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For those who have had the rogue

  johndrew 15:22 22 Jan 2015

telephone offers to 'fix' contaminated systems and used online support services which were bogus this could be payback time.

The PDF makes interesting reading for those with an urge toward the legal side.

  namtas 10:32 24 Jan 2015

Ditto Pine Man, best purchase for years - sheer bliss

  carver 11:41 24 Jan 2015

spider9 these people are not just some poor person trying to make a living, these people are out to scam you out of your money.

They pray on the people who do not understand computers, the old, the trusting and worst of all people who may have learning disability's.

So please do not even try to defend them, they are not forced at gunpoint to phone people up and try to rip people off.

  bumpkin 12:37 24 Jan 2015

**Impossible with the BT8500!


How can it know who is calling when they use different or witheld numbers most of the time Does it block all international calls? Not criticism just curious as to how it can work.

  Pine Man 12:49 24 Jan 2015


Basically if someone calls you that is not in your list of contacts the phone will not ring but ask the caller to identify themselves and press the hash key. When that is done your phone rings and you hear who is calling you and then you have the several options to either speak to them or deal with the call in other ways by pressing a key.

In other words your phone will never ring unless the caller is in your contacts. You can set the phone to Block specific numbers or specific groups. It sounds a bit complicated but I was surprised how easy it was to set up and how quiet the phone is nowadays.

I did wonder how, shops, for instance would react when calling to let you know that goods were in etc but have had no problems whatsoever. They give their name, your phone rings, you hear there name and press key 1 and talk to them.

  Aitchbee 12:53 24 Jan 2015

Does the BT8500's Call Blocking feature not require that a fee of £1.75 per month is paid to BT for caller display to be activated?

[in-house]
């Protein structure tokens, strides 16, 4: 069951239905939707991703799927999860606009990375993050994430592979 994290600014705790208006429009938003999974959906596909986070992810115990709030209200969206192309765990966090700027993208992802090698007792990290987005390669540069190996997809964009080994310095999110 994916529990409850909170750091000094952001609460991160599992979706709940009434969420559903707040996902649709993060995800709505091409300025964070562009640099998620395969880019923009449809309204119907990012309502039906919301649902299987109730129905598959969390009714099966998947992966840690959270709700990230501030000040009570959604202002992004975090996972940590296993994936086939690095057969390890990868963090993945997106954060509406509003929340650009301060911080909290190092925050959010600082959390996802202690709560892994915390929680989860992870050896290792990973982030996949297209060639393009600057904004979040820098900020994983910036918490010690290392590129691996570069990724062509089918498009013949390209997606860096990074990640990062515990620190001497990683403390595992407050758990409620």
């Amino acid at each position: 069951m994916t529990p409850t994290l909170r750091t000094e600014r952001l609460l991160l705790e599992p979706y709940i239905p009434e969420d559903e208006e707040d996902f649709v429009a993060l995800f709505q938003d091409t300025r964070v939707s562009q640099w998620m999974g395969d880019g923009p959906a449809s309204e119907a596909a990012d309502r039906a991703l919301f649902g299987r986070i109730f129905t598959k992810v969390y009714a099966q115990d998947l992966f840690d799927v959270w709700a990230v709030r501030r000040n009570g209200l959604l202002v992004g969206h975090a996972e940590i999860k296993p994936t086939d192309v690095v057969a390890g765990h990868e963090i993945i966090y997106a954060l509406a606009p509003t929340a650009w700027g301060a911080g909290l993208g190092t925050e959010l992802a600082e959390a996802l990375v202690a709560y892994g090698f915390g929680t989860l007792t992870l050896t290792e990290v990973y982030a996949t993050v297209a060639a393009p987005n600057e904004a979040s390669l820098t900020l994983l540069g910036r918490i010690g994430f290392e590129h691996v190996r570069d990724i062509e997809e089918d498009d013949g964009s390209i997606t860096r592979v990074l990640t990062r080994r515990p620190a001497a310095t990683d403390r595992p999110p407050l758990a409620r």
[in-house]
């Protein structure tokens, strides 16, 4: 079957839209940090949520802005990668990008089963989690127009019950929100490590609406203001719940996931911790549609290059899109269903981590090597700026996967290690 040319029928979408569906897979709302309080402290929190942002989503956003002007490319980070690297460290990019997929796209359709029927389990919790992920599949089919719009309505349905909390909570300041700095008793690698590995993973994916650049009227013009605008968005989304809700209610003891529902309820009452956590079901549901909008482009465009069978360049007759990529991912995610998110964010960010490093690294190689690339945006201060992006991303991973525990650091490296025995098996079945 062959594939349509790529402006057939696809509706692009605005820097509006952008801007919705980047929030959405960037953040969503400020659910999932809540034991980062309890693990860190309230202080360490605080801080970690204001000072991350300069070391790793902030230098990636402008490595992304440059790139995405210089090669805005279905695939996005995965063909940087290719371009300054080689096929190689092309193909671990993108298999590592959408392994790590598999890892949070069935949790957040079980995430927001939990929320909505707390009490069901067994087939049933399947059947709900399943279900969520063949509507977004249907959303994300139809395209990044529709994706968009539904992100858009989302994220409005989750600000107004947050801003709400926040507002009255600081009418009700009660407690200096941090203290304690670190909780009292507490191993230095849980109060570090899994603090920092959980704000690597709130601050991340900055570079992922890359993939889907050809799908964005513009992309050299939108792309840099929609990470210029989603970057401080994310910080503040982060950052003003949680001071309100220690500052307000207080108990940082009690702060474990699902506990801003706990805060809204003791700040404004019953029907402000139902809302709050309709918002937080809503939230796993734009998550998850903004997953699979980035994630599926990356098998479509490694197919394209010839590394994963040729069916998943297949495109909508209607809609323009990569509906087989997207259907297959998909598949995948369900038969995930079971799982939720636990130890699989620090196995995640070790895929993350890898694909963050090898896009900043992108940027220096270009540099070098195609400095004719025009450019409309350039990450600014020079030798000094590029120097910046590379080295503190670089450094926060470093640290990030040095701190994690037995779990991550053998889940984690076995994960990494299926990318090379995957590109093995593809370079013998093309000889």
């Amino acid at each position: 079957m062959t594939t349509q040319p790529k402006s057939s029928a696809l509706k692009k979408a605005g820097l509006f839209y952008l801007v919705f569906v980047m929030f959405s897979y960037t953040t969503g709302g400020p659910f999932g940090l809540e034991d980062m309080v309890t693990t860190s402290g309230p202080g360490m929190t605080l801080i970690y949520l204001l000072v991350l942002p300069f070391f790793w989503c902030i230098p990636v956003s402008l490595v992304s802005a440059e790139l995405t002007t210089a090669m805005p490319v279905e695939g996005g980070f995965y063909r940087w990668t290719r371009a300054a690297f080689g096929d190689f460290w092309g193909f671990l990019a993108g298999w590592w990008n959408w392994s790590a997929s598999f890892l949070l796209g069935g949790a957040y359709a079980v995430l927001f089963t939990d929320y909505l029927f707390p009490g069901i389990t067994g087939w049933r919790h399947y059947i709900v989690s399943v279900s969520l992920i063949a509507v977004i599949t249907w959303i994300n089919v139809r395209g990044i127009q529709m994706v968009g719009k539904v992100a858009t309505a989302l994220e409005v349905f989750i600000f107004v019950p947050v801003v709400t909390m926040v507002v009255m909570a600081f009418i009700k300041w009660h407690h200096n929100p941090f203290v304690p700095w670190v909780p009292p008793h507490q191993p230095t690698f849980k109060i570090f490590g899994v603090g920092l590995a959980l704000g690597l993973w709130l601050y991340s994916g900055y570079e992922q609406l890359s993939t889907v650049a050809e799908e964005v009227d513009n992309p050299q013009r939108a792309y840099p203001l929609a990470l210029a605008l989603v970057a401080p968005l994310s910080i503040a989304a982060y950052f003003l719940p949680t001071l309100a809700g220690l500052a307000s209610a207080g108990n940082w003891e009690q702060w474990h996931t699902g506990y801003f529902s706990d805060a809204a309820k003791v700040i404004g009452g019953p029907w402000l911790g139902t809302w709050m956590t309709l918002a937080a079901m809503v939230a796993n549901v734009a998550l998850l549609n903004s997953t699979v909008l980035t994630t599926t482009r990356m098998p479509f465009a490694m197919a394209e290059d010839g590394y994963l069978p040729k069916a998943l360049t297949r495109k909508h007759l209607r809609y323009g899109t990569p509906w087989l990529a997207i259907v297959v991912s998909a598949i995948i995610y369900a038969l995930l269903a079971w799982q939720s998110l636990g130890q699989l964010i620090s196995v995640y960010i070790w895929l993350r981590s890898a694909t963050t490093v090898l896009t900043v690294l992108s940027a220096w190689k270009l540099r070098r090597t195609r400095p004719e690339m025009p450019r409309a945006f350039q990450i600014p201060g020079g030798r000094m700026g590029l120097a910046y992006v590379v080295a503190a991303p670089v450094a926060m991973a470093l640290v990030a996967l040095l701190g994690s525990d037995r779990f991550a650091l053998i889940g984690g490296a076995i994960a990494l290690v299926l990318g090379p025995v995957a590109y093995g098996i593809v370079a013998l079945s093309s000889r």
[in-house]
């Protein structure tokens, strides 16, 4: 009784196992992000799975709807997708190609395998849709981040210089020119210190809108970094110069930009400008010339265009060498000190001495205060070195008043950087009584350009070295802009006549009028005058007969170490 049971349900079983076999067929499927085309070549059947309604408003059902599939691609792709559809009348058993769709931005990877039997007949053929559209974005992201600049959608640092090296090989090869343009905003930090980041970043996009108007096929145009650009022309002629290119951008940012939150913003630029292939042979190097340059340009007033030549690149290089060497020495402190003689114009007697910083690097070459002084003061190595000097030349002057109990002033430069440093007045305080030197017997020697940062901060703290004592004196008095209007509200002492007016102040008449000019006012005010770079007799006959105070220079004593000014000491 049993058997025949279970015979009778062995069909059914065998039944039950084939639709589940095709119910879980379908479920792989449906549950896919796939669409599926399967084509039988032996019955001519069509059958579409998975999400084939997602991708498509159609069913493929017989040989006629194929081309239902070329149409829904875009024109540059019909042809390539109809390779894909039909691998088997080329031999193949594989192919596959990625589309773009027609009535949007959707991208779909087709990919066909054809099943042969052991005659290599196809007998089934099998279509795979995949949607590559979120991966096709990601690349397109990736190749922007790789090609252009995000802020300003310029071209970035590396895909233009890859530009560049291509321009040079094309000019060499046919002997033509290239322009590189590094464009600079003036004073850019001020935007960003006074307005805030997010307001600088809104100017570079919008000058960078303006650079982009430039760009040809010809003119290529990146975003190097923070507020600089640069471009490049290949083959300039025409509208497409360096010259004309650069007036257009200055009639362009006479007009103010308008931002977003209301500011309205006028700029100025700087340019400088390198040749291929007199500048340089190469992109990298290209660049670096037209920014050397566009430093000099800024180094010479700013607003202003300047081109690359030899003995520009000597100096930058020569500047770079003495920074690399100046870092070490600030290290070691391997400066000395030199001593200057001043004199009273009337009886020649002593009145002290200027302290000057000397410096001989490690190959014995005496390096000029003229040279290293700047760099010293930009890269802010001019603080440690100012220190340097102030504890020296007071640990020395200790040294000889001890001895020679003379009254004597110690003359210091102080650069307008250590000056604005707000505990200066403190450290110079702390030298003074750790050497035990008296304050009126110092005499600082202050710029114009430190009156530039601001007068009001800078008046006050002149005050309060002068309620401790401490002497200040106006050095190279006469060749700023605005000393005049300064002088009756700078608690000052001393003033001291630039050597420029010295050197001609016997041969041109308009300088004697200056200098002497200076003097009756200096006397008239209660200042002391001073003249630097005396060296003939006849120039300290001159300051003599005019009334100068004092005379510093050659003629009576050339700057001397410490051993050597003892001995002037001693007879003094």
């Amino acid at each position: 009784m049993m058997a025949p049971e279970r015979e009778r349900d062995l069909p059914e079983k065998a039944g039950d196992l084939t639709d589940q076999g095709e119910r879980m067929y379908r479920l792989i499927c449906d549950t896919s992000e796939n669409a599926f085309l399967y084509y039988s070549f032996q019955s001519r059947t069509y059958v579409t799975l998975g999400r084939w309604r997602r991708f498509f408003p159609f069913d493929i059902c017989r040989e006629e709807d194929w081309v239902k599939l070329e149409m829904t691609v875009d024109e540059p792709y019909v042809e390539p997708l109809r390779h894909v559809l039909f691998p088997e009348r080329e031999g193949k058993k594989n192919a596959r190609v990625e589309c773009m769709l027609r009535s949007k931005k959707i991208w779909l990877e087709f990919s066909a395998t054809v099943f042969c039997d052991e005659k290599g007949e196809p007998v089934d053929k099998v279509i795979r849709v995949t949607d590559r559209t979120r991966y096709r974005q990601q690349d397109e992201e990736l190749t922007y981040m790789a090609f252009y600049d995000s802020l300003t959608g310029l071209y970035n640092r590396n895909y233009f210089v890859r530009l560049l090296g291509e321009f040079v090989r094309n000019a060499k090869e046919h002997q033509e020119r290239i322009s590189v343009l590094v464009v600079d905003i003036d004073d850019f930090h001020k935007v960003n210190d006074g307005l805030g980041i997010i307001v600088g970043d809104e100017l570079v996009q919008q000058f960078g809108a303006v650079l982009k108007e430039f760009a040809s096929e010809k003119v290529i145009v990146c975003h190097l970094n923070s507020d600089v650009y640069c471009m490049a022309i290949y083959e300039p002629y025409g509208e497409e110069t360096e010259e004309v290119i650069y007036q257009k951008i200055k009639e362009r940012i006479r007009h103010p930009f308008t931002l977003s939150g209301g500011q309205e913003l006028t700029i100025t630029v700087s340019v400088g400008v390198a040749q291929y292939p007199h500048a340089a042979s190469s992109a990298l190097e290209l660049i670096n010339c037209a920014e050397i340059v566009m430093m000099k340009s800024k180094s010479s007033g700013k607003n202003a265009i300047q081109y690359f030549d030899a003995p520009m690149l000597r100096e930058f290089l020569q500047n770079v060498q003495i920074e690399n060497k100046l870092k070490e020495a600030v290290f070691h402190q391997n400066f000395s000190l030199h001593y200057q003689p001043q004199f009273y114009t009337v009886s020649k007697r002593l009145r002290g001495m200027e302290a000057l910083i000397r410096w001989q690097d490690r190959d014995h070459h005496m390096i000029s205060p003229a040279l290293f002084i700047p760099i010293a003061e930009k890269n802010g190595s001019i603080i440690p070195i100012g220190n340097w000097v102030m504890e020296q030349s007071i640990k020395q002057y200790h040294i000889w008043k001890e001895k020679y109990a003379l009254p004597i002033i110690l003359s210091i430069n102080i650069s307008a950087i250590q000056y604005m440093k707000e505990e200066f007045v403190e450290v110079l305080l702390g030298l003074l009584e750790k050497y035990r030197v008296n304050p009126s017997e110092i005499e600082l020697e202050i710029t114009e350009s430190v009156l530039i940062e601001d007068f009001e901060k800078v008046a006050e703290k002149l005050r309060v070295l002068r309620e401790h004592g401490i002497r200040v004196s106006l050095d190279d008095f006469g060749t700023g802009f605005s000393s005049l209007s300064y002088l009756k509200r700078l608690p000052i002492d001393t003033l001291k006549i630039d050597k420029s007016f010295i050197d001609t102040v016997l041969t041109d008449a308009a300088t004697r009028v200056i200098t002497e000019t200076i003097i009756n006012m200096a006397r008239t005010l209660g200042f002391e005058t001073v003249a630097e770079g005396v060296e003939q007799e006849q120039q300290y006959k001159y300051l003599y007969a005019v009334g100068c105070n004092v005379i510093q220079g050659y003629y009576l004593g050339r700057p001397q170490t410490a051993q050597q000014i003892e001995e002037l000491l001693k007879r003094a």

Al94 13:41 24 Jan 2015

This "certain type of poster" thinks it is you spider9 who needs to grow up and smell the coffee. I suppose you are the sort of person who thinks barbed wire and sundry security measures shouldn't be used in case a criminal gets hurt. My early morning calls stopped and if a criminal suffered ear damage in the process, I care not a jot although it appears highly unlikely due to the volume limitations already alluded to.

  Pine Man 15:15 24 Jan 2015

Does the BT8500's Call Blocking feature not require that a fee of £1.75 per month is paid to BT for caller display to be activated?

I have no idea about BT it used to be free when I was with them but since then I have had o2 and now Sky. I think there is a charge but I have always had it. However you do need caller ID for the BT8500 and I suspect for any other call blocking devices.

  BillSers 04:17 25 Jan 2015

**It's not a matter of saintliness - it's a matter of you possibly causing severe physical damage to an unknown person, for your own gratification. Does any person just doing their job really deserve your vile attempts to injure them? I doubt whether the calls are from the same person every time, it will be a 'call centre' - so why not expend your energy trying to find out who the owners are and attack them rather than the poor sods at the 'frontline' just trying to make a living. Perhaps you've never been in a situation of having to do a lousy job to support yourself/family - in which case you are very lucky, and means there is even less excuse for you to physically attack anyone having to do such a thing. Perhaps taking a course on Anger Management might be a first step for you??**

You condone and support criminal activity do you? Putting the phone down on someone who is trying to extort money, all your personal data and destroy your valuable machine is not going to work. How naive can you get? They'll either keep on persistently pestering you as they did or move on to the next person. The next victim could be a pensioner or someone disabled and could lose all their money, passwords and life savings just because this poor soul is trying to make a living. Really! What world are you living in?

If Anger Management is your answer for me wanting to stop your poor unfortunate criminals who you seem to support then I really don't think that's the answer.

  Blackhat 12:20 25 Jan 2015

These sort of threads turn up on a regular basis with posters giving insight into their ways of dealing with nuisance calls. Things will never change; we will always be subject to these calls. I have friends who go to great lengths to get some sort of gratification from how they handle them. But why? You will not achieve anything!

I never answer my land line, I let the ringing stop then do 1471, if it is withheld or an 08 number I ignore it, if not, I will note the number and call back in my own time.

Meanwhile for a bit of entertainment this is quite amusing.

How to stop telemarketing calls

  carver 12:23 25 Jan 2015

spider9 the point you are missing is that you are wise to these people and put the phone down on them, for some people these scams seem to be a legitimate phone message from say Microsoft.

These people are not bothered about you, what financial position you are in or what distress they may cause to you or your family.

They know exactly what they are doing and are prepared to go to any length to part you from your money.

So I am sorry but how can you defend them at all, they are nothing but thieves.

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